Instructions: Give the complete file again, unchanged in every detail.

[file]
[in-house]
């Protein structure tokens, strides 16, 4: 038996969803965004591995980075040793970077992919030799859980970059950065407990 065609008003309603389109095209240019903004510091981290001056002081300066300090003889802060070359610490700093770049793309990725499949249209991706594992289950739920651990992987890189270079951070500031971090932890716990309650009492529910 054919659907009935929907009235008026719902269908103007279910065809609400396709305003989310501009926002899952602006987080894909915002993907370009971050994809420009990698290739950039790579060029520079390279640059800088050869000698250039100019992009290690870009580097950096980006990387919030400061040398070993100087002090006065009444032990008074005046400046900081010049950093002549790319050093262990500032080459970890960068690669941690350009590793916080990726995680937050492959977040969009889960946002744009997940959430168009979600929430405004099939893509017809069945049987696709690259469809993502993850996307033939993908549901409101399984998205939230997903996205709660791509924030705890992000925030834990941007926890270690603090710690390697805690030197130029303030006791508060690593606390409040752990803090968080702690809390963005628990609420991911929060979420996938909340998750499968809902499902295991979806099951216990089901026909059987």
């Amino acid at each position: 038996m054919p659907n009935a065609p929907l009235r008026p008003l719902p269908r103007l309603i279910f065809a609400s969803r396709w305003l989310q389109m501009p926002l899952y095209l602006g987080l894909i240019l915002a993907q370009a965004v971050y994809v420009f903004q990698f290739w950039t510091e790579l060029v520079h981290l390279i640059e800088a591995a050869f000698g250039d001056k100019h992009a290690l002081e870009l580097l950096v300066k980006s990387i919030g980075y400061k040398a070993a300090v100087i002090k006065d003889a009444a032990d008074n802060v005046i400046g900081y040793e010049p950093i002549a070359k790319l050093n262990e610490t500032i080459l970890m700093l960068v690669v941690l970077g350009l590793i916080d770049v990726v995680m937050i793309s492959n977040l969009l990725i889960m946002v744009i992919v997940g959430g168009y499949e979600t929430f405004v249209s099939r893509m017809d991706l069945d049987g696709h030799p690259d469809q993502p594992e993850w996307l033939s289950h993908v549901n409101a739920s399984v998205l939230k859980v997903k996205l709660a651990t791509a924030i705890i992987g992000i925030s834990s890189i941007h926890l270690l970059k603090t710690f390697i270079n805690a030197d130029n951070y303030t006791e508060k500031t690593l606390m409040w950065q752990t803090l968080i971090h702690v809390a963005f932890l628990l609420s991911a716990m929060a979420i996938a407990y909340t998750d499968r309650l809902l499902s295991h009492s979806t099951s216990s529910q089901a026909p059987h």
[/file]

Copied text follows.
[in-house]
């Protein structure tokens, strides 16, 4: 038996969803965004591995980075040793970077992919030799859980970059950065407990 065609008003309603389109095209240019903004510091981290001056002081300066300090003889802060070359610490700093770049793309990725499949249209991706594992289950739920651990992987890189270079951070500031971090932890716990309650009492529910 054919659907009935929907009235008026719902269908103007279910065809609400396709305003989310501009926002899952602006987080894909915002993907370009971050994809420009990698290739950039790579060029520079390279640059800088050869000698250039100019992009290690870009580097950096980006990387919030400061040398070993100087002090006065009444032990008074005046400046900081010049950093002549790319050093262990500032080459970890960068690669941690350009590793916080990726995680937050492959977040969009889960946002744009997940959430168009979600929430405004099939893509017809069945049987696709690259469809993502993850996307033939993908549901409101399984998205939230997903996205709660791509924030705890992000925030834990941007926890270690603090710690390697805690030197130029303030006791508060690593606390409040752990803090968080702690809390963005628990609420991911929060979420996938909340998750499968809902499902295991979806099951216990089901026909059987």
């Amino acid at each position: 038996m054919p659907n009935a065609p929907l009235r008026p008003l719902p269908r103007l309603i279910f065809a609400s969803r396709w305003l989310q389109m501009p926002l899952y095209l602006g987080l894909i240019l915002a993907q370009a965004v971050y994809v420009f903004q990698f290739w950039t510091e790579l060029v520079h981290l390279i640059e800088a591995a050869f000698g250039d001056k100019h992009a290690l002081e870009l580097l950096v300066k980006s990387i919030g980075y400061k040398a070993a300090v100087i002090k006065d003889a009444a032990d008074n802060v005046i400046g900081y040793e010049p950093i002549a070359k790319l050093n262990e610490t500032i080459l970890m700093l960068v690669v941690l970077g350009l590793i916080d770049v990726v995680m937050i793309s492959n977040l969009l990725i889960m946002v744009i992919v997940g959430g168009y499949e979600t929430f405004v249209s099939r893509m017809d991706l069945d049987g696709h030799p690259d469809q993502p594992e993850w996307l033939s289950h993908v549901n409101a739920s399984v998205l939230k859980v997903k996205l709660a651990t791509a924030i705890i992987g992000i925030s834990s890189i941007h926890l270690l970059k603090t710690f390697i270079n805690a030197d130029n951070y303030t006791e508060k500031t690593l606390m409040w950065q752990t803090l968080i971090h702690v809390a963005f932890l628990l609420s991911a716990m929060a979420i996938a407990y909340t998750d499968r309650l809902l499902s295991h009492s979806t099951s216990s529910q089901a026909p059987h």